Scratch, for those who don’t know, is a learn-to-code program designed by the folks at MIT Media Lab’s Lifelong Kindergarten program (which is such a fantastic spirit to embrace). Scratch features a somewhat deranged looking cat and a less-deranged array of color coded blocks that kids can put together like puzzle pieces in order to do some rudimentary coding.
One thing I really love about Scratch, and there are many things to love, is that it uses natural language to help kids (and adults too) learn basic coding skills. Concepts like while loops and if statements are written out and color coded so that the programmer can make connections between what’s happening in their code and what they are seeing the rather manic looking cat (seriously, he has problems) do on the screen.
I volunteer at a local museum with a teen group and was showing them Scratch the other day. One of the girls in the group rather astutely asked what this was even good for and why bother to learn to code. Better people than me have expounded upon that topic and talked about the importance of computer literacy skills (see Hour of Code and their associated explanatory video content, for starters). And I regurgitated some of that for her benefit. But I also emphasized, librarian and educator that I am, that coding can be a powerful communication tool. Coding can be a way to create, build, and share ideas and that, to me, is the truly key and empowering thing about learning to use technology, whether or not that involved coding (and that’s also why I think librarians should be at the forefront of advocating for ways to close the digital divide in this country, though more on that later). Not everyone needs to be a coding ninja, but having an understanding of how technologies we use every day work is, I feel, important (see this well-written post on learning to code from DML Central for more).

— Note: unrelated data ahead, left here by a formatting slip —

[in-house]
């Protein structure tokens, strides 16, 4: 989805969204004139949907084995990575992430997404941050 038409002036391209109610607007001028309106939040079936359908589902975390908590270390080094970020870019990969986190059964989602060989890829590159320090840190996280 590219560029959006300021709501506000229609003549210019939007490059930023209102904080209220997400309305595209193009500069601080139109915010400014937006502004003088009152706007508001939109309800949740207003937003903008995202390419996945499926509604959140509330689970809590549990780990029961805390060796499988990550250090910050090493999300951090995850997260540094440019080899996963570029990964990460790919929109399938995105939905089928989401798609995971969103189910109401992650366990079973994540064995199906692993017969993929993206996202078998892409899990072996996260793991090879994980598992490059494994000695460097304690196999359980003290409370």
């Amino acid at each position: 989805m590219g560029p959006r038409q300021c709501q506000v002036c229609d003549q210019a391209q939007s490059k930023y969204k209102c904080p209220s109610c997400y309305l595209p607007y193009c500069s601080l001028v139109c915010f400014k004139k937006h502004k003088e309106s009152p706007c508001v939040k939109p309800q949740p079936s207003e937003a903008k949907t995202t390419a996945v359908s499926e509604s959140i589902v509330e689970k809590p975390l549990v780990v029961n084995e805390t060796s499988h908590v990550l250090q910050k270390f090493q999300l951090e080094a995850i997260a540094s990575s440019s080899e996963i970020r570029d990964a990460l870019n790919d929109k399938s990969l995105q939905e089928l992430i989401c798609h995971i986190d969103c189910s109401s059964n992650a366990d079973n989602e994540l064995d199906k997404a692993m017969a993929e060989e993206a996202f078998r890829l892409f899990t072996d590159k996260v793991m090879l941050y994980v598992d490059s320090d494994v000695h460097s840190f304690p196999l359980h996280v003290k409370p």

Scratch, though it may be designed for kids and feature some rather silly looking animated characters, can actually act as a great digital storytelling device for kids and teens.
It can help them explore ways to use code to tell a story and the platform itself is flexible enough to act as a fun, if somewhat kitschy looking, storytelling platform. You can import backgrounds and images to use as characters, include thought bubbles and dialogue, make things move around the screen, add music, and add other visual effects (which actually look less silly than the hats Google Hangouts is doing in beta). And the great part with Scratch is that you can put up your story and freely remix other people’s programs, which helps to teach kids about the creative process as well as more traditional STEM topics like, well, coding.
Scratch is web-based and free and could work really well in libraries, museums, and schools as a way to teach basic coding and have some fun with telling stories on a digital platform. Have you used Scratch before? Share ideas and experiences below and check out the Scratch Educator community for ideas and inspiration.